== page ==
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Stuart Katz

Judicial Reform and Trauma: What’s the Connection?

Judicial Reform and Trauma: What’s the Connection?

You know that feeling when you’re deep in a discussion about judicial reform, or any other major social change, and you suddenly realize you’re really, really stressed? Well, you’re not alone. It turns out that debating serious issues can, ironically, be a bit like juggling live porcupines: prickly, challenging, and a potential source of trauma. And while public protests on the Ayalon or at the airport may be as exhilarating as a rollercoaster ride, they can also be just as stomach-churning for some participants.

Now, trauma isn’t always as obvious as a porcupine’s spine to the hand. It’s more like the aftermath of stealing a cookie before dinner as a kid. You might not remember the event, but the irrational fear of the cookie jar or freezer persists. Your mind may hide the traumatic memories to protect you, much like a “bad” kid might hide the evidence of their sugary crime. The real signs become visible in anxiety, depression, or a seemingly inexplicable fear of the cookie deals on prime day.

These symptoms might not shout loudly, but they’re telling a story – a bit like a mute mime artist. Understanding these silent signals is our ticket to supporting survivors better.

Just as a ‘sorry’ can go a long way when you step on someone’s foot, validation provides the comfort for those stung by trauma. Real empathy is like a warm, comforting hug that reaches out to acknowledge the silent struggles that someone is grappling with.

Creating an environment where we can chat about trauma is akin to popping the lid off a sparkling drink bottle. It breaks the silence and allows survivors to connect with others, like a trauma-survivors club but with less secret handshakes and more understanding.

Survivors of trauma aren’t just victims, they’re as resilient as a savta’s flip phone. By emphasizing this resilience, we can inspire a sense of empowerment, highlighting the superpowers survivors don’t realize they have.

Just as a Waze guides us to our destination, education serves as a map to understanding trauma. We need to sprinkle the seeds of knowledge in our schools, shuls, workplaces, and communities, cultivating a society that’s as well-versed in mental wellness as they are in the latest TikTok dance.

Building a trauma-informed society is a group project – and, unlike in school, we can’t just let that one keen classmate do all the work. Everyone needs to chip in. This means setting mental health as a priority on our societal to-do list, equipping professionals, and making resources as accessible as ordering a pizza online.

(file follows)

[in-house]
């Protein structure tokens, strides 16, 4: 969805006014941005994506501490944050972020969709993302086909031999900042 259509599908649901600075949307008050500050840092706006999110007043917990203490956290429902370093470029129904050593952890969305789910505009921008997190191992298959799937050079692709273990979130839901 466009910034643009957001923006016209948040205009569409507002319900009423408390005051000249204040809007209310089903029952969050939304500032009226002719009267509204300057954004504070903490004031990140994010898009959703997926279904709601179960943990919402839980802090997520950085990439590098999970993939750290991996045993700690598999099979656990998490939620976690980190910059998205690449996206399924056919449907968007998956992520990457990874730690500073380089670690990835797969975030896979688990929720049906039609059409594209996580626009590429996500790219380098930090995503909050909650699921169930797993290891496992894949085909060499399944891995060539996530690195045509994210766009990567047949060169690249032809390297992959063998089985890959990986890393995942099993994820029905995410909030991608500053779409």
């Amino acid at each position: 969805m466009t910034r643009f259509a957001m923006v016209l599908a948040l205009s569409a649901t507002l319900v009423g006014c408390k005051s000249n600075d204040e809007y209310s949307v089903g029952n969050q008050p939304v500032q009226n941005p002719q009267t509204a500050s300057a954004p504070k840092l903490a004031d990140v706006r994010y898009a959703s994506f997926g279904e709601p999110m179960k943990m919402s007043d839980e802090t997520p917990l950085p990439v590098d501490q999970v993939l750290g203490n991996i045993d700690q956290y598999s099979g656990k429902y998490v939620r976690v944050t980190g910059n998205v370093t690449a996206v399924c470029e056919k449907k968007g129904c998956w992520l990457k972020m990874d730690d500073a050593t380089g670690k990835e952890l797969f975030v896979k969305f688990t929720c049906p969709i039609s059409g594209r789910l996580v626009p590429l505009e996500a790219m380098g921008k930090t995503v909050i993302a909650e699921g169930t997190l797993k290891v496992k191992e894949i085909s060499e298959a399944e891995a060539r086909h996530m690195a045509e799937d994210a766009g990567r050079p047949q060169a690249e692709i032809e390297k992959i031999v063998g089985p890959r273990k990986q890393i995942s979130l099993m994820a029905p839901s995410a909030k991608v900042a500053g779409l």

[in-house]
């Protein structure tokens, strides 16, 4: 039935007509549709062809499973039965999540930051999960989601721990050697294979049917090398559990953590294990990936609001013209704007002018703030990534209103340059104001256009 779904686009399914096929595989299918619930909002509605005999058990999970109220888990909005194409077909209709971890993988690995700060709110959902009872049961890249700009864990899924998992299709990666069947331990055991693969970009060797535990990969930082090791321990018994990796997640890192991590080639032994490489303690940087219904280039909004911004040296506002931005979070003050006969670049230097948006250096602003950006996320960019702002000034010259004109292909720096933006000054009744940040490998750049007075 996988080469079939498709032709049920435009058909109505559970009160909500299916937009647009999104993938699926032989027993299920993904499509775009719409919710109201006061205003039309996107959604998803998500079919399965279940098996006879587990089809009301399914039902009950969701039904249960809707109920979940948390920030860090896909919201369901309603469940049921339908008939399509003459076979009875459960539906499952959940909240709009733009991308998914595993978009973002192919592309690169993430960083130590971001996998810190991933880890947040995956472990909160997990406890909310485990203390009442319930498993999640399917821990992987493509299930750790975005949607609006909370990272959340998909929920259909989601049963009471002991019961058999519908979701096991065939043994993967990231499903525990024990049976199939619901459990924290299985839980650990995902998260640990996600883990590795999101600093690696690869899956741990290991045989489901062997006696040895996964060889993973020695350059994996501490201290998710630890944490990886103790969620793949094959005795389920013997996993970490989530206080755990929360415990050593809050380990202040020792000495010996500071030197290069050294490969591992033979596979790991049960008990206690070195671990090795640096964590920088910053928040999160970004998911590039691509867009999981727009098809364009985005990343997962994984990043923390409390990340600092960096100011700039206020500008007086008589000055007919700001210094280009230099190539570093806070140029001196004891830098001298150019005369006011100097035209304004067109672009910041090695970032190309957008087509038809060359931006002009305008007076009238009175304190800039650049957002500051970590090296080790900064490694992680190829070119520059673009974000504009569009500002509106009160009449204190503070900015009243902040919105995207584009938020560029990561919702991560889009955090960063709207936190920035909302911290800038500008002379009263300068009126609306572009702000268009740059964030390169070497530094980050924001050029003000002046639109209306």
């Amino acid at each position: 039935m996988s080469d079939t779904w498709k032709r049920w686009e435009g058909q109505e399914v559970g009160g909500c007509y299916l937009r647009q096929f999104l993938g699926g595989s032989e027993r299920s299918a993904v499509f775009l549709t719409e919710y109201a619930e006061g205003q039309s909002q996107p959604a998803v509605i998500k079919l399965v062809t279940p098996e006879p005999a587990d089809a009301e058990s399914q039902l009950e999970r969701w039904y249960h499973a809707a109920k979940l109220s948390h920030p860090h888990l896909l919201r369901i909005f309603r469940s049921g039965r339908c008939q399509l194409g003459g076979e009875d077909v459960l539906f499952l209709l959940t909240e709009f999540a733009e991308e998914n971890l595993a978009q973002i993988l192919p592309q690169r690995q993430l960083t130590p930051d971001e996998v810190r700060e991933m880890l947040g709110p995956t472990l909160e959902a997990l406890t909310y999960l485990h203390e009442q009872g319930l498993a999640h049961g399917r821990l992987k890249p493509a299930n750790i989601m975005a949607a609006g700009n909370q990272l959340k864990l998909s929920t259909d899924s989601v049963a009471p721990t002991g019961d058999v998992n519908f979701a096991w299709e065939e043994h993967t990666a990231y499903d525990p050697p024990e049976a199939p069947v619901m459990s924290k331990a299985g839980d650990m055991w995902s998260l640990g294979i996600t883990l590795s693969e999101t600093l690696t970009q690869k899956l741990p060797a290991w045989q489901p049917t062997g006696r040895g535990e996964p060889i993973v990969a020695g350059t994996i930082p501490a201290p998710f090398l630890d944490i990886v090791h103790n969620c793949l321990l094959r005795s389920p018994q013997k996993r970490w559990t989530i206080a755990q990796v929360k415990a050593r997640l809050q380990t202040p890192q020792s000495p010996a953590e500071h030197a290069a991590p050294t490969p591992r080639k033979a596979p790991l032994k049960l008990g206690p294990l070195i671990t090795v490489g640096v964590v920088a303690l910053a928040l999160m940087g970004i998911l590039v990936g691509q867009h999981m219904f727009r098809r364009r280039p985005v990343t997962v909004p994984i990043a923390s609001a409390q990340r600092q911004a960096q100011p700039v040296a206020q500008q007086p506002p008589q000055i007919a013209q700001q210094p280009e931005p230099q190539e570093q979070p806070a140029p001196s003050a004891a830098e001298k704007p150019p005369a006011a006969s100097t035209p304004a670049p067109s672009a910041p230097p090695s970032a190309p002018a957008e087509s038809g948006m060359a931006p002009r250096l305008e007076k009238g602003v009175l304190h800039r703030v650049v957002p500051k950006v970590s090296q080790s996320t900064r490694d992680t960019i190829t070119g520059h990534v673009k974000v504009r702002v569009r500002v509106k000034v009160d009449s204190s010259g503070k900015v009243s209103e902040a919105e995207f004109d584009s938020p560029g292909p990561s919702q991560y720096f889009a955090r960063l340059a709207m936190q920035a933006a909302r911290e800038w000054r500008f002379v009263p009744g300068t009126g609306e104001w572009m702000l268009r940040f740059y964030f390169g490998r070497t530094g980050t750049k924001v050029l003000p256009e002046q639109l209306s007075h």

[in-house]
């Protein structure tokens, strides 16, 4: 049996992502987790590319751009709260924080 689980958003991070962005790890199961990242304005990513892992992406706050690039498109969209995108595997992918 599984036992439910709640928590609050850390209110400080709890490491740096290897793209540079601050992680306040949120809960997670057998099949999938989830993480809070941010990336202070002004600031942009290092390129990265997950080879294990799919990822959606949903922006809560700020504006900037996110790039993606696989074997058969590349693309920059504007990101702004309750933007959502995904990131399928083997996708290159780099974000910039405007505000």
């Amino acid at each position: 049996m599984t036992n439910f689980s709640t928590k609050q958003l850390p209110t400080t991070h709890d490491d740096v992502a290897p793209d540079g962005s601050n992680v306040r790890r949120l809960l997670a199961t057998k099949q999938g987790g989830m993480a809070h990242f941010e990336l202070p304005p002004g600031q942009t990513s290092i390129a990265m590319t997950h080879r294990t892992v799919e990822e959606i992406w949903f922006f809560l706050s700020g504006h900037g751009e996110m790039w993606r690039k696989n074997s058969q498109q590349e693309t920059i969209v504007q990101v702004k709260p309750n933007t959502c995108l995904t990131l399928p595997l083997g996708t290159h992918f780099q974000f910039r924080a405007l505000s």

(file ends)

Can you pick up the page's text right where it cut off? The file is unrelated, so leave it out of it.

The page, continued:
By understanding trauma, we can better understand each other. Be it Yankel from down the street, a seasoned member of Knesset, or your local Rav, we all may carry unseen wounds. Acknowledging this is like learning the secret handshake of humanity, bringing us closer together and fostering a more empathetic society.

The goal is to create a society where trauma survivors’ voices are not just heard but truly understood, kind of like when your pet seems to understand your rants about your day. In this vision, everyone, regardless of their story, is acknowledged, and their journey is validated. We can embrace trauma as a part of our shared human experience, like a collective love for pet videos.

To wrap it all up, we need to change our perspective from the loud bang of the traumatic event to the silent echo it leaves behind. It’s time to shift the narrative and recognize trauma survivors’ resilience. It’s like building a society-sized support group for the silent stories and hidden strength of those who have faced trauma. And while doing so, we should remember that our drive for change, as necessary as it is, should be as sensitive as handling a sleeping cat, so as not to add to the very trauma we’re trying to alleviate.

About the Author
Stuart is a co-founder of the Nafshenu Alenu mental health educational initiative founded in 2022. He currently serves on the Board of Visitors of McLean Hospital, affiliated with Harvard University Medical School. He serves as Chairman of the Board of OGEN – Advancement of Mental Health Awareness in Israel; chairman of Mental Health First Aid Israel and a partner in “Deconstructing Stigma” in Israel. He is on the Board of Directors of the Religious Conference Management Association. He has counseled over 7,000 individuals and families in crisis
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